The purpose of a superannuation death benefit is to provide for the deceased member’s dependants who had a reasonable expectation that they would continue to receive financial support from the deceased, had they not died.
In a recent case, the deceased had not made a superannuation binding death benefit nomination (”BDBN”) directing the trustee of the fund to pay the death benefit to a nominated beneficiary.
The deceased had made a will the day before he went missing. A coronial inquest found that the deceased committed suicide by drowning. He was survived by his estranged wife and two adult children.
When a member dies not having made a BDBN the death benefit distribution is governed by the superannuation trust deed and the law. In this case the trust deed specified that in the absence of a BDBN (or an approved non-lapsing death benefit form) the trustee must pay the benefit to one or more of the deceased member‟s dependants and/or his legal personal representative in whatever proportion it decides.
The trustee considered that the estranged wife was not financially dependent upon the deceased at his death. However, as the adult children were named beneficiaries under the member’s will the trustee determined that the death benefit should be paid to them in equal shares.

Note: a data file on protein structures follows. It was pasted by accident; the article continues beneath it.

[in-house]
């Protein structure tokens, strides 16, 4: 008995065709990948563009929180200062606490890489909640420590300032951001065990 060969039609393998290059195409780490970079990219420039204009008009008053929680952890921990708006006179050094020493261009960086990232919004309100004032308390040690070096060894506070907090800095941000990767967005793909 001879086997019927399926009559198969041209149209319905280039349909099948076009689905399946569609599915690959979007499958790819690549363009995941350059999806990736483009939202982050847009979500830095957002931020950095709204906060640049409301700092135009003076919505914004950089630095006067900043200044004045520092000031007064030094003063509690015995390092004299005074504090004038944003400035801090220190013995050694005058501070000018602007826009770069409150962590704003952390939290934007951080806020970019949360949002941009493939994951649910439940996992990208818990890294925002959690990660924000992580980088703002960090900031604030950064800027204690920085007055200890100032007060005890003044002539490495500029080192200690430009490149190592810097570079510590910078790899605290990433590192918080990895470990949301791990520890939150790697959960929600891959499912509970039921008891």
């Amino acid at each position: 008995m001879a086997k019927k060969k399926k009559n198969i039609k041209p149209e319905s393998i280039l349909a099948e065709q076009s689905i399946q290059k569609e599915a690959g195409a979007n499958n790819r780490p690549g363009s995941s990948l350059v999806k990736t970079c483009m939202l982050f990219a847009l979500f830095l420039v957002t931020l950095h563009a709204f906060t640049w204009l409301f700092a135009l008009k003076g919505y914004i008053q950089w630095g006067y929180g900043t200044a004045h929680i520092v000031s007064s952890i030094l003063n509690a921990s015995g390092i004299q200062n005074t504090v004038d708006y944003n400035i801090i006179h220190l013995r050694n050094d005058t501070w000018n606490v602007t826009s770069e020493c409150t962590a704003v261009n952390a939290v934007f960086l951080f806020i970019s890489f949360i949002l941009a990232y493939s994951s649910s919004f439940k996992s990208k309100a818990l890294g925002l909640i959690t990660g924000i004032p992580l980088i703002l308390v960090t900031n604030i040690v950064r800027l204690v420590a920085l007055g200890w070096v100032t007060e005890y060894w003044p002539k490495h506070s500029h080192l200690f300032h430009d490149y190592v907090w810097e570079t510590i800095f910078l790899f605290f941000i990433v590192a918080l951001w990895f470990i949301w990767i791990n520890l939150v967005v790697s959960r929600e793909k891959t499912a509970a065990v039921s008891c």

The estranged wife made a complaint to the Australian Financial Complaints Authority (AFCA) that as the separated spouse who was financially dependent upon the deceased she expected to receive a financial benefit from her husband; submitting she should receive the entire benefit.
AFCA set aside the trustees decision on the grounds it was not fair and reasonable in the circumstances. Although the deceased and his wife had been separated for 19 months – following 28 years of marriage – they had not entered into a financial settlement before his death.
As a corollary, the adult children were not financially dependent on the deceased at his death, and as the Will did not refer specifically to superannuation should not be treated more favourably than the wife.
AFCA set aside the trustee’s decision and substituted payment of 50 per cent for the wife with 25 per cent to each child.